JFK’s Rejection of the Anti-Russia Animus

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Illinois Republican congressman Adam Kinzinger is going ballistic over comments made by fellow congressman Rand Paul and Fox News commentator Tucker Carlson that supposedly suggest a support of Russia in the midst of the Russia-Ukraine war. 

Never mind that neither Paul nor Tucker said any such thing. And never mind that the United States is ostensibly not a party to the war. And never mind that Americans have the fundamental right to support whoever they want in international affairs.

All that is irrelevant. All that matters is that when the Pentagon decrees an official enemy, it is incumbent on every American to immediately treat that nation as his own personal enemy as well. When anyone mentions the crisis in Ukraine, for example, he is expected to add the appropriate adjectives when referring to Putin (e.g., the “evil” Putin) and include the important caveats when referring to the Russia-Ukraine war, such as “I wish to preface my remarks by making it clear that I condemn Russia.” Heaven help any American who takes a different position.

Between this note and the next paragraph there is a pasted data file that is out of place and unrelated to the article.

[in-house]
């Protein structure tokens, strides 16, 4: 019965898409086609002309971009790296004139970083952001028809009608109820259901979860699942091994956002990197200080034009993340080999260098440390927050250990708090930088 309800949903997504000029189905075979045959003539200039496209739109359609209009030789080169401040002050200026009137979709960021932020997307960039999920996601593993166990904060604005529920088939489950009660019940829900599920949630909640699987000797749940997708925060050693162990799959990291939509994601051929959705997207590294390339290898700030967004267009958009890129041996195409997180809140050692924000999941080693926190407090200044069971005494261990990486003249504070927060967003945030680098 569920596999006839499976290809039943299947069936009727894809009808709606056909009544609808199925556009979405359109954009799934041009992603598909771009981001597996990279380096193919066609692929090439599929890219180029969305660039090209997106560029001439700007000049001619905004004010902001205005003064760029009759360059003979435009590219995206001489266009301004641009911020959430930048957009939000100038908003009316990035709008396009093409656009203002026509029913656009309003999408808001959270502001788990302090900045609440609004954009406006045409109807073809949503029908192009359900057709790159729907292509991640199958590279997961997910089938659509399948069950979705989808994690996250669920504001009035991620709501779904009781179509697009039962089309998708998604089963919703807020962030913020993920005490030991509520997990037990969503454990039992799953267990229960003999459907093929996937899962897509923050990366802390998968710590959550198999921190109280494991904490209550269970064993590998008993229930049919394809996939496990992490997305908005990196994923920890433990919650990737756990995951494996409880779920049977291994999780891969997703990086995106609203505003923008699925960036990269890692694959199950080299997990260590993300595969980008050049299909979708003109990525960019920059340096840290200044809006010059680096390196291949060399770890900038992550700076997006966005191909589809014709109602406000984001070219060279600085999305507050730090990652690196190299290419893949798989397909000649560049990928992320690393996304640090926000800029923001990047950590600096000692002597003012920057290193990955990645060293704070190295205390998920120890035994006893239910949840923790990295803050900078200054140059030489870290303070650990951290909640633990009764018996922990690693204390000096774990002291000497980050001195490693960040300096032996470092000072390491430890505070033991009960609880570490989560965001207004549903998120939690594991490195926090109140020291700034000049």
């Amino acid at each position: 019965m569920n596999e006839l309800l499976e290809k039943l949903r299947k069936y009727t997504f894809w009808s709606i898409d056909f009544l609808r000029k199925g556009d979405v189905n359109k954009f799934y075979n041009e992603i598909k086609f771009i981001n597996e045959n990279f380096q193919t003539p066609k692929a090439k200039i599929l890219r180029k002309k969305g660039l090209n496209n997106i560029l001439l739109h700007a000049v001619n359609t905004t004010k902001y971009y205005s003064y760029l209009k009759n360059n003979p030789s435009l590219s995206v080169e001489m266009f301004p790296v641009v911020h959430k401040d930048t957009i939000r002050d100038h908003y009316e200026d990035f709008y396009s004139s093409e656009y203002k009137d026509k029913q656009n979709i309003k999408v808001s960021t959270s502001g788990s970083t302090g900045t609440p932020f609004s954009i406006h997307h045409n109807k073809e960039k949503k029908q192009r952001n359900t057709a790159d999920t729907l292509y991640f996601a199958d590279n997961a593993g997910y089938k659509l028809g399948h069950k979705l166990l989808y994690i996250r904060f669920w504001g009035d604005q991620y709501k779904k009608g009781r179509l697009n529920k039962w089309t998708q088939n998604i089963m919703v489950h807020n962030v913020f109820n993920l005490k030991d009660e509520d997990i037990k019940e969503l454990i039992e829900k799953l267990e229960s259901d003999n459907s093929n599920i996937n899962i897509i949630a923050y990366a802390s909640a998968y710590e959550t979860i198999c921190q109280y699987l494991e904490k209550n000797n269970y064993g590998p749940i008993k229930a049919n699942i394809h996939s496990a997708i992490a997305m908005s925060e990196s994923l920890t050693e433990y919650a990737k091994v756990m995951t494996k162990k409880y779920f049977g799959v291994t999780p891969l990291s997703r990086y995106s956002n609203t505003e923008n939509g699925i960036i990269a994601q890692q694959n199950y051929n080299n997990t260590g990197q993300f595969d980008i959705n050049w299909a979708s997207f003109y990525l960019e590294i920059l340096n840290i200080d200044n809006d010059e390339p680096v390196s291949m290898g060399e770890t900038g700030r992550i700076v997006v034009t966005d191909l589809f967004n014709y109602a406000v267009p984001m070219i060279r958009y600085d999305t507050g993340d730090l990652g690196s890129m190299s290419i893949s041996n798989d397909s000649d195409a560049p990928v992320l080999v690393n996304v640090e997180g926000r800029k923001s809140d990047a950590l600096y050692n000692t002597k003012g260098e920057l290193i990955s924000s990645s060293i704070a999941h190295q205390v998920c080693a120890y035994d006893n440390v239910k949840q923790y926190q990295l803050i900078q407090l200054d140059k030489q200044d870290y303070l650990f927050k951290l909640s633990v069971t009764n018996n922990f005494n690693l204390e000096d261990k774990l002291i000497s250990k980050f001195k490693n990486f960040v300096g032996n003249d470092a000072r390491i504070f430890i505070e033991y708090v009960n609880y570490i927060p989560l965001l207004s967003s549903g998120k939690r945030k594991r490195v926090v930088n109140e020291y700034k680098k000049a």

This vehement anti-Russia animus reminds me of what national-security statists said about President Kennedy after he broke away from the extreme anti-Russia animus that drove the Cold War racket for 45 long years and that continues to drive the United States today.

In June of 1963 — just four months before he was removed from office through assassination — Kennedy went to American University and made a surprise dramatic announcement. He announced that America would no longer be driven by the extreme anti-Russia (or anti-Soviet Union) animus that characterized the Pentagon and the CIA and that was the driving force behind the Cold War.